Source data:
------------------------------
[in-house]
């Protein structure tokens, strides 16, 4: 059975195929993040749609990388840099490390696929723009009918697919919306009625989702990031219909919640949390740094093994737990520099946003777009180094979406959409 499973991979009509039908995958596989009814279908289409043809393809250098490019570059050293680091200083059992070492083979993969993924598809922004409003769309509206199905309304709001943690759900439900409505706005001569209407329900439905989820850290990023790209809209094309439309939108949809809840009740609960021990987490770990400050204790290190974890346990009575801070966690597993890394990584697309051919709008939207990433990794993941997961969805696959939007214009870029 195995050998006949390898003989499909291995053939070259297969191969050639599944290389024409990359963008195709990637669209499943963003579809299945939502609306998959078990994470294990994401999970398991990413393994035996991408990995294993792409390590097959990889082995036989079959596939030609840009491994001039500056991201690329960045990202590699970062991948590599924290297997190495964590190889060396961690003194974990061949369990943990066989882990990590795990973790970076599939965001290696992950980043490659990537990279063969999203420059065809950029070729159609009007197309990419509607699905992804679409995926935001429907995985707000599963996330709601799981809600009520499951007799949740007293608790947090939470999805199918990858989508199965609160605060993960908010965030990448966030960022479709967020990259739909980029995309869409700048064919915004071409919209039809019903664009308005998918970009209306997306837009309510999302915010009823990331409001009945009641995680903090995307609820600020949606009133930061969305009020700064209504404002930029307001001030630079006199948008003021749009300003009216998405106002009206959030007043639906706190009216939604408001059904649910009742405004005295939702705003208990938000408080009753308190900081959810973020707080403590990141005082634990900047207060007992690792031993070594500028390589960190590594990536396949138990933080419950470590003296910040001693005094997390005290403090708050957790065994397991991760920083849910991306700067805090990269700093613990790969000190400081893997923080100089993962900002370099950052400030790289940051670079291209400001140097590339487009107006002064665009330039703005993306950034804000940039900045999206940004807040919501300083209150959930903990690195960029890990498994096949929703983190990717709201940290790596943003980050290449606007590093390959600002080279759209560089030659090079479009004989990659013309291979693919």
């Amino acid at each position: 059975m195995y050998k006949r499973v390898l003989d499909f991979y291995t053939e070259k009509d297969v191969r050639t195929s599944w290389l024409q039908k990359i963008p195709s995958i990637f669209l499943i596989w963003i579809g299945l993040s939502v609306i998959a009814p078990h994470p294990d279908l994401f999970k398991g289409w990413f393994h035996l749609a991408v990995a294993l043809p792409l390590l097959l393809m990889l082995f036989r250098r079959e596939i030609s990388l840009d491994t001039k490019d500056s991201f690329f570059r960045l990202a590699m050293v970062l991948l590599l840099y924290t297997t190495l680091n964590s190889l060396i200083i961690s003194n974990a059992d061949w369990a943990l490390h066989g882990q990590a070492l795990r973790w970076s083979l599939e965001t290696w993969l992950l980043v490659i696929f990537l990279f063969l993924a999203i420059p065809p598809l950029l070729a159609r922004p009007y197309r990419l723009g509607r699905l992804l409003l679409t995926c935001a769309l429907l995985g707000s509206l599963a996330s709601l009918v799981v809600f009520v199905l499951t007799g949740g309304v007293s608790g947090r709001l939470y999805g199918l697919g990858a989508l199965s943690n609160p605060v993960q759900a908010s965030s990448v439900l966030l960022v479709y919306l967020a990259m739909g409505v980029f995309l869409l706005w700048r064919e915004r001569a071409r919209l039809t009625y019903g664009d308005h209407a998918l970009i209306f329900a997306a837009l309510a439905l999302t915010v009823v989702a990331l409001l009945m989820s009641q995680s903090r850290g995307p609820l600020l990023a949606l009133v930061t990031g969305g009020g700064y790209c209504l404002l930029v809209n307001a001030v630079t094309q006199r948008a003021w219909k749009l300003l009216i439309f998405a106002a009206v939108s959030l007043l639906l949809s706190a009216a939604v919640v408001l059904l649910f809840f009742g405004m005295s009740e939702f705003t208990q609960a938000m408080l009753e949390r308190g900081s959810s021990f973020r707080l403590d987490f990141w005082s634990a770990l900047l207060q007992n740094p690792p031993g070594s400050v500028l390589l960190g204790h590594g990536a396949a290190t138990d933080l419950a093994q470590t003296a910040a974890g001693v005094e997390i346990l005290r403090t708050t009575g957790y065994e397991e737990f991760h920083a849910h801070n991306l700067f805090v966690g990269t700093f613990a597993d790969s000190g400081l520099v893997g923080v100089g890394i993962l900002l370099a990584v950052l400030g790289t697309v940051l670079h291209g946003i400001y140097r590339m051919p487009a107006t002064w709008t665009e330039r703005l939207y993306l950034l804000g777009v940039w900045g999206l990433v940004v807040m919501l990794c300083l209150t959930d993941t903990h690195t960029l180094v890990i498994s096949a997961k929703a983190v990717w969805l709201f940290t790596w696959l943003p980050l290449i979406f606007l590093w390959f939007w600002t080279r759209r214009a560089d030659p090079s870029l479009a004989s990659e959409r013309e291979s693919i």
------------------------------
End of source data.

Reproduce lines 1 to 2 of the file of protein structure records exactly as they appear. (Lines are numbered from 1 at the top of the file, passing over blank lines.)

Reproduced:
[in-house]
């Protein structure tokens, strides 16, 4: 059975195929993040749609990388840099490390696929723009009918697919919306009625989702990031219909919640949390740094093994737990520099946003777009180094979406959409 499973991979009509039908995958596989009814279908289409043809393809250098490019570059050293680091200083059992070492083979993969993924598809922004409003769309509206199905309304709001943690759900439900409505706005001569209407329900439905989820850290990023790209809209094309439309939108949809809840009740609960021990987490770990400050204790290190974890346990009575801070966690597993890394990584697309051919709008939207990433990794993941997961969805696959939007214009870029 195995050998006949390898003989499909291995053939070259297969191969050639599944290389024409990359963008195709990637669209499943963003579809299945939502609306998959078990994470294990994401999970398991990413393994035996991408990995294993792409390590097959990889082995036989079959596939030609840009491994001039500056991201690329960045990202590699970062991948590599924290297997190495964590190889060396961690003194974990061949369990943990066989882990990590795990973790970076599939965001290696992950980043490659990537990279063969999203420059065809950029070729159609009007197309990419509607699905992804679409995926935001429907995985707000599963996330709601799981809600009520499951007799949740007293608790947090939470999805199918990858989508199965609160605060993960908010965030990448966030960022479709967020990259739909980029995309869409700048064919915004071409919209039809019903664009308005998918970009209306997306837009309510999302915010009823990331409001009945009641995680903090995307609820600020949606009133930061969305009020700064209504404002930029307001001030630079006199948008003021749009300003009216998405106002009206959030007043639906706190009216939604408001059904649910009742405004005295939702705003208990938000408080009753308190900081959810973020707080403590990141005082634990900047207060007992690792031993070594500028390589960190590594990536396949138990933080419950470590003296910040001693005094997390005290403090708050957790065994397991991760920083849910991306700067805090990269700093613990790969000190400081893997923080100089993962900002370099950052400030790289940051670079291209400001140097590339487009107006002064665009330039703005993306950034804000940039900045999206940004807040919501300083209150959930903990690195960029890990498994096949929703983190990717709201940290790596943003980050290449606007590093390959600002080279759209560089030659090079479009004989990659013309291979693919």